I have been a Technical Committee member of NFPA 55 for over 10 years. It addresses bulk gaseous hydrogen in Chapter 10 while 7.6.3 for non bulk hydrogen indoors is meant for more than 1 cylinder. A new Hydrogen standard for use a Fuel (NFPA 2) is being finalized this year, it might have some requirements. Under the NFPA extract policy, NFPA 2 must have the same requirements as NFPA55 but they can add additional requirements for the application. There is a joint NFPA2 and 55 meeting on the second week of August to address the standard
I assume that this is a Laboratory environment, it would be impossible to comply with the NFPA 55 separation distances of 50 ft. The more applicable standard is NFPA 45 Standard on Fire Protection for Laboratories Using Chemicals but even the Chapter 0 requirements are lacking
What is the source of the hydrogen? There have been a few significant incidents involving fuel cell research in the last 10 years. One researcher was filling a cylinder with a gas mixture while a company in CA was selling a H2/O2 high pressure mixture for fuel cell research!
Please see the second half of my article Dangerous Gas Mixtures; Avoiding Cylinder Accidents
Given the low ignition energy of H2/air, grounding and bonding of the entire system must be done and checked on a regular basis
Where are they venting any exhaust gas to? That area must be explosion proof
Many researchers like to use plastic tubing because it is cheap and flexible. I am against this since it is non conductive and flammable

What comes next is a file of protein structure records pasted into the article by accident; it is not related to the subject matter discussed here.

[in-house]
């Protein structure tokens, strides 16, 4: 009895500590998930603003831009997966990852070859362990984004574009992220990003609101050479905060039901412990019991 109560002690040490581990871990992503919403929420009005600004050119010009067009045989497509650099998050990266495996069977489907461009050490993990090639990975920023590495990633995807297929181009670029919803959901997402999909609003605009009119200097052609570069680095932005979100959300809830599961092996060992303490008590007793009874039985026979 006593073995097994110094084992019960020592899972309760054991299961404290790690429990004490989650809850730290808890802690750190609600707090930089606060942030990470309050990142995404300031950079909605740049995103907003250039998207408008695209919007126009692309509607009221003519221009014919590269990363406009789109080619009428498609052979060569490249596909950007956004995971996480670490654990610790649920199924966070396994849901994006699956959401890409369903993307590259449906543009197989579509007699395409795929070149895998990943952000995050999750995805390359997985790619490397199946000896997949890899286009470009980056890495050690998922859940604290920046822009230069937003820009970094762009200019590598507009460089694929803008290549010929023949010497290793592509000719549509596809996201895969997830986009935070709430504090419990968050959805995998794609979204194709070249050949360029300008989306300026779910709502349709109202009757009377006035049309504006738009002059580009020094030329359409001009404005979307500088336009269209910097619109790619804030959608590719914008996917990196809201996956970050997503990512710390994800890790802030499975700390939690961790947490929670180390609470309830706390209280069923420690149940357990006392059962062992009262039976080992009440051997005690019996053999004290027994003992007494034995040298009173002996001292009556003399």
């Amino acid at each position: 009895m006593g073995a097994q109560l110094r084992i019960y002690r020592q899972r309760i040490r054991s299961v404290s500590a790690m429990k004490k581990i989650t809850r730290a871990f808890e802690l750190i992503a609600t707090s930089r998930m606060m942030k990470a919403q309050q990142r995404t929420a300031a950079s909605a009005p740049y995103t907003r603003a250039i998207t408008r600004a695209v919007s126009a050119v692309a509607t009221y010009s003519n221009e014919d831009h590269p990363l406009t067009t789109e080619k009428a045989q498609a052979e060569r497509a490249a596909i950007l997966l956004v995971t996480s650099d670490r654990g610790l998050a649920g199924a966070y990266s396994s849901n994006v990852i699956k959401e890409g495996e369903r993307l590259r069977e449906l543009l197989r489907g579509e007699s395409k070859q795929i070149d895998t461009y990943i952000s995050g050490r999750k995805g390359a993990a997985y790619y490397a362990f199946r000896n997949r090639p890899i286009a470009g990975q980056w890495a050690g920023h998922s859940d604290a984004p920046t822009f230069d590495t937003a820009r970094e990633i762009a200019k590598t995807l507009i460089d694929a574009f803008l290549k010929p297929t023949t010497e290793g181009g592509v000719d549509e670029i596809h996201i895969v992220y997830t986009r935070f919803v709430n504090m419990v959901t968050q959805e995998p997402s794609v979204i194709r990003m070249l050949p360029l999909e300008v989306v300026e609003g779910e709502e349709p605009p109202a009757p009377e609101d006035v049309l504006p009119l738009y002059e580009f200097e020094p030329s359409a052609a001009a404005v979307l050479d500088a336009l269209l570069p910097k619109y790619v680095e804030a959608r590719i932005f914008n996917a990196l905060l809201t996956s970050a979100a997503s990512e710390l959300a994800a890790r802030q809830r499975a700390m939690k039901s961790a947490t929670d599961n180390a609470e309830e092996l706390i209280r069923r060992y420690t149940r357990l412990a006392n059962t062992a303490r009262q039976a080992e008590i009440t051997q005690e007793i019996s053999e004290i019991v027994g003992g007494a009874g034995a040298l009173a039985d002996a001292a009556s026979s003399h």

Will the research run unattended overnight?
Chemically Speaking LLC
Make sure that you're compliant with NFPA 55 and sensors are located at/near point of use and in the ceiling and high points in the facility. Whatever your fire marshal recommends for area coverage, double it and change the sensors out twice as often as recommended by the manufacturer as gas sensors are very susceptible to environmental degradation.
My apologies, it is a 2 sensor system, H2 and O2.
Thank you for asking/clarifying the question.
I would also use a room O2 sensor for the room. It helps the team to know if oxygen levels are slipping to dangerous levels because of a H2 leak.
Aaron Chen, MPH, CIH, FAIHA
Sent from Aaron's iPhone.
On Jul 28, 2016, at 2:29 PM, Smallbrock, Margaret A. <Margaret.Smallbrock**At_Symbol_Here**SDSMT.EDU> wrote:
I have a researcher who is intending to start work on a hydrogen fuel cell. I want to make sure I have covered all the bases when I talk with him. The hydrogen sensor has already been purchased, but if you can provide any extra guidance, that would be great.
Campus Environmental Health and Safety Manager
Environmental Health & Safety
South Dakota School of Mines
501 East St. Joseph Street
Rapid City, SD 57701-3995
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